The advertising world bids farewell to one of its own. Yesterday, The Martin Agency President Mike Hughes succumbed to lung cancer
which he had been battling for 16 years. He was 65. On his blog, Unfinished Business, he left those he touched in the ad world with a kind parting thought, "I’m proud to have been one of the
hundreds of people who put The Martin Agency on the map. We owe a lot to our clients and stockholders, of course, but no one gets in this line in front of the men and women who earned their
paychecks doing things a little group in Richmond, Virginia, wasn’t supposed to be able to do. I can’t begin to list the account, planning, media, design, tech, administration,
finance and business partners who have done the work for which I’ve been given so much credit. I hope they know how much I’ve needed them and how much I’ve loved them. I
can’t remember the first time I said 'I do work I love with people I love,' but I know I’ve said it thousands of times. Every word is true." It's news like this that makes one
realize the irrelevancy of the rest of this column's news.
If every one of us toiling daily in the world of marketing and advertising just took a minute to sit back and reflect upon what we've subjected the world to, we'd end up the main character in this video created by Toronto-based Open. The video, entitled The Marketers' Anthem and created for Strategy's Marketer of the Year issue, is a congratulatory look at the stellar accomplishment marketers have brought to the people. Touting the "consumer whisperers," "mother targeters" and "brand champions" who "grab life by the pie chart," the video is a hilarious (but all too true) celebration of an industry that does things like create a worldwide community around deodorant and make it possible to be friends with a cookie. Think about that for a minute.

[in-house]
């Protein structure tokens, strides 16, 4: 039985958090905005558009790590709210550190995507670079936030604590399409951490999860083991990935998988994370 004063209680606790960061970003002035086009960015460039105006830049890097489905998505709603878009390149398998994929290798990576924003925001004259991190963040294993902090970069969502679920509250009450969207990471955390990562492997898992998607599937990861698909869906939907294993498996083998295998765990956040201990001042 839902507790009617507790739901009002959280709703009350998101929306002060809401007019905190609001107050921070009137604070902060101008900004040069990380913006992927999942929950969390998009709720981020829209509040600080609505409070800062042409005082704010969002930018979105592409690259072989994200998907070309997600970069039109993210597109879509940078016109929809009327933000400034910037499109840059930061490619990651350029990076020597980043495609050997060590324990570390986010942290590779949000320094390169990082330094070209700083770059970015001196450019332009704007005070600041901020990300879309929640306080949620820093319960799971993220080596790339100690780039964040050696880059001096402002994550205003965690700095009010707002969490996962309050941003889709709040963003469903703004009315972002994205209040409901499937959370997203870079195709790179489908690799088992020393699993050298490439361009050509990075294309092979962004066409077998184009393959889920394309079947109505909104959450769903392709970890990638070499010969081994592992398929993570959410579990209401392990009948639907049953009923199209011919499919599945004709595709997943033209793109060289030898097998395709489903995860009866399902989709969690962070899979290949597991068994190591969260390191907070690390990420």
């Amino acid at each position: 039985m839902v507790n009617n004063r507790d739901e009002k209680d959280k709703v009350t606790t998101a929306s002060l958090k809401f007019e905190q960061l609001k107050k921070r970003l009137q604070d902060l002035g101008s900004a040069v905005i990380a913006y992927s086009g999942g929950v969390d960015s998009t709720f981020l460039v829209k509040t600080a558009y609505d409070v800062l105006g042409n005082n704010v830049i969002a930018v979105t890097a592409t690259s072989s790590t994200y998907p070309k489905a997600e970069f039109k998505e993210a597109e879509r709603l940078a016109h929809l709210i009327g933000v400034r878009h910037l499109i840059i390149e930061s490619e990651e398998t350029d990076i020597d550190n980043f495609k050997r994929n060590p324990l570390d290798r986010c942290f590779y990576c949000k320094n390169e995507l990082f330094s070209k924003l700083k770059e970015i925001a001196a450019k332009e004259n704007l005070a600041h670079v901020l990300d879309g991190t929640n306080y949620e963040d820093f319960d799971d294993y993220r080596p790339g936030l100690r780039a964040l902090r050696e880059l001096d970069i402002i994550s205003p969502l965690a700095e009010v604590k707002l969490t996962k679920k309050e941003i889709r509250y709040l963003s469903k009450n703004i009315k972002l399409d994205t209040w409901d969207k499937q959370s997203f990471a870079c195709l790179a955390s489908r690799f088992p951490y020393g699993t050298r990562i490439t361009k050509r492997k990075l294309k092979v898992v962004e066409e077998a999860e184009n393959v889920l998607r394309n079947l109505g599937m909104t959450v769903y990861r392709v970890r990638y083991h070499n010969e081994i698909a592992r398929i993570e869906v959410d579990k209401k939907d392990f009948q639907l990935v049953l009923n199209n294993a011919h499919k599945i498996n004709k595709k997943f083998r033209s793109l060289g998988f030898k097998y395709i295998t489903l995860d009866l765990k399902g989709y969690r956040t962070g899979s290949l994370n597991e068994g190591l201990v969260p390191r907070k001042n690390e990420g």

This is pretty lame by Rooster standards but, hey, even New York based Rooster can't be expected to have a How to Fight A Baby hit every time out of the gate. In this latest video from the agency, Michael Luciano and Philip Matarese take on sexual harassment in the workplace. In an investigative report, Matarese dresses like a woman (poorly) and attempts to elicit some harassment. Much to his and Luciano's dismay, office interactions are fairly innocuous. That is until a co-worker congratulates Matarese for facing his sexual orientation by changing his sex to "female" on Facebook. The offense? A hug. Yeah, we said this wasn't a How to Fight Your Baby, didn't we?
What's an ad person who's sick of advertising's long hours and "eat their young" approach to life? He leaves the business to launch his own business at which
he can also spend long hours but at least not get eaten alive doing so. Cramer-Krasselt's Brandon Knowlden who's been in the business for ten years decided enough is enough, left the agency and
started his own furniture and industrial design company called Well Made. The move is not far from his roots. His dad was a furniture man and Knowlden has fond memories of working in his father's wood
shop learning how to transform wood into heirloom furniture. Of his new endeavor, Knowlden says, "I want
to figure out how to keep trade alive in America, create jobs locally and make things that are done well, done properly and that we can take pride in."
I'm pretty sure a fair percentage of you can relate to this scenario. I certainly can having worked in nepotism-fueled ad agency during the course of my career. You know how it goes. Some intern or junior employee, who happens to be the boss' son or daughter or client offspring, shows up, makes your life miserable, leaves you no recourse to remedy the disaster or, worse, ends up being the reason you get laid off. Ashley Tisdale gives us a similar scenario on an upcoming episode of the CBS adver-comedy The Crazy Ones. On the episode, Tisdale is the daughter of one of the agency's biggest clients. She's self-entitled, causes fear to run through agency management but is really, really good at playing beer pong.
And so December is the time of year that all ad agencies get goofy because they have free creative reign to do whatever they like creating the annual agency holiday card. Most are lame. Some are funny. But this one from Baltimore-based Planit just plain has fun...scaring the shit out of agency employees. While agency employees don holiday apparel and sing Christmas carols in front of a green screen, they get the scare of their life when one mischievous creative jumps out of a box wearing a scary mask. Hey, it's not Cannes Lions caliber but you have to admit, it's good fun to see your fellow employees freak out.